In simple terms, oil resources represent the amount of oil that a company or government believe may exist. Oil reserves are the portion of that resource that may be produced commercially using existing technology.
In a conventional oil field, the geologists and reservoir engineers work out the size of the trap (the field) and how much oil it contains. They then make educated assumptions about how much of that oil may be recoverable and further assumptions about how much more oil may be found. The recoverable oil provides the reserve figure while the total amount of oil believed to exist in the company’s area provides the resource figure. All of these figures are constrained by measurements made on the size and porosity of the oil trap.
With shale oil, there is no trap, just a very large volume of shale that contains relatively small amounts of oil per unit volume. The conventional methodology of applying resources and reserves breaks down since there is no finite trap to measure. But companies apply the conventional methodology none-the-less and may, as we will see in the case of Horse Hill, come up with some very big numbers that are all but meaningless. Horse Hill actually provides a good test case to explain how this works.
The Horse Hill exploration license is owned by Horse Hill Developments Ltd, a consortium of investment vehicles and their website is not at all instructive. But roughly 20% of the license is owned by a listed company called UK Oil and Gas (UKOG)  and they are bound by stock market rules to report information that is compliant with international standards. UKOG, keen to see their share price rise, actually report a lot more information than required making their website a data mine or should I say data mine field? The challenge is distilling the facts.
Let me begin by looking at the data from the HH1 well. We know that under an extended well test dry oil was produced at a rate of 456 barrels per day from a single zone – a lower Kimmeridge limestone. Other zones remain to be tested and so there is still upside from this single well.
The oil is light (40˚API gravity) sweet (i.e. low sulphur) crude that is prized most by the industry. To be clear, UKOG and partners have made a conventional oil discovery.
The next question normally asked is how much oil is there? Schlumberger produced the resource estimate shown in Figure 3 prior to the well test being made with a total figure of 271 million barrels oil in place per square mile. At first glance this looks like a huge field. A quarter billion barrels onshore UK would be massive. But then scratching the surface we find that this is not an estimate for the conventional oil discovery but more an estimate of the shale oil “resource” per square mile of the license block area.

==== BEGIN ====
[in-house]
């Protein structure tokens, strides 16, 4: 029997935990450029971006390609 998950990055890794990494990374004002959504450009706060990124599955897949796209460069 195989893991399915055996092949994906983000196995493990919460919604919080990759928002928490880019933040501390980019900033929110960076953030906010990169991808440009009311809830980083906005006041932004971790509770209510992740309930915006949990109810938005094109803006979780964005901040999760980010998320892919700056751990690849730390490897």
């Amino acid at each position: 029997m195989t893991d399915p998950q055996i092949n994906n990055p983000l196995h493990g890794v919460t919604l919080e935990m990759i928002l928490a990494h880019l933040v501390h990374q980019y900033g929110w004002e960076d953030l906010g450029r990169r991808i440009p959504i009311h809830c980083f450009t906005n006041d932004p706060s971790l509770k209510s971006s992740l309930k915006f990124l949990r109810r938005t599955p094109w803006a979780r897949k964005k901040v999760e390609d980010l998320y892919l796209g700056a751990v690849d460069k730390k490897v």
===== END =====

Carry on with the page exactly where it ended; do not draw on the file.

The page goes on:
In this video issued by the Daily Mail, David Lenigas the Chairman of UKOG mentions that conventional oil estimates in the Portland Sandstone ranges from 3 to 16 million barrels. He also mentions that it was a surprise to find oil in the Kimmeridge limestone but I have failed to find any indication of how large the Kimmeridge accumulation actually is. It is likely that UKOG don’t actually know yet.
Figure 3 Schlumberger’s estimate for LTO resources at HH .
UKOG seem content to see conventional oil reserves and unconventional resources conflated. They have in fact done a lot of work estimating the latter (Figures 4 and 5).
Figure 4 UKOG’s estimate for shale oil resources in the whole of their license area .
Figure 4 explains that the HH license covers 55 square miles. Hence simply taking the 271 million barrels per square mile from Figure 3 and multiplying that by 55 we get 14.9 billion barrels of oil in place. Figure 4 claims a mere 9.25 billion barrels. Presumably the strata thickness and oil richness declines away from the HH 1 well location.
Figure 5 UKOG’s claim of 1 billion barrels in the Kimmerdige Limestones which once again we must presume is LTO resource and not conventional oil.
Figure 5 focusses on the limestones like the one recently flow tested at HH 1. A claim is made for 1 billion barrels oil in place, but again it is not made clear if this is conventional oil that would flow to surface unaided or light tight oil that requires fracking. It is almost certainly the latter.
To sum up. HH 1 has made a nice conventional oil discovery, we don’t know how large it is but it is likely to be closer to 10 – 100 million than 100 billion barrels.
The 55 square mile HH license block may contain 9 billion barrels of LTO disseminated throughout the rock volume that may only be produced by fracking. It has yet to be proven that any of that oil may be produced. Without a positive fracking test, we still have no idea what % of the oil in place may be recovered. And none of this is likely to be commercially viable at current oil prices.
The BGS / DECC report  also provides an estimate for the oil in place for the whole of the Weald Basin (Figure 1) with a range from 2.2 to 8.6 billion barrels and a most likely estimate of 4.4 billion. This estimate for the whole of the Weald basin is seriously at odds with the UKOG estimate of 9.2 billion barrels for their relatively tiny license area. Either UKOG and their contractors or the BGS and DECC have not done their sums properly.
It should be clear that the authorities who regulate financial statements from the oil industry in the UK and globally need to provide clear guidance on how LTO resources are reported, especially in circumstances where conventional oil and LTO may occur together as is the case in the Weald basin.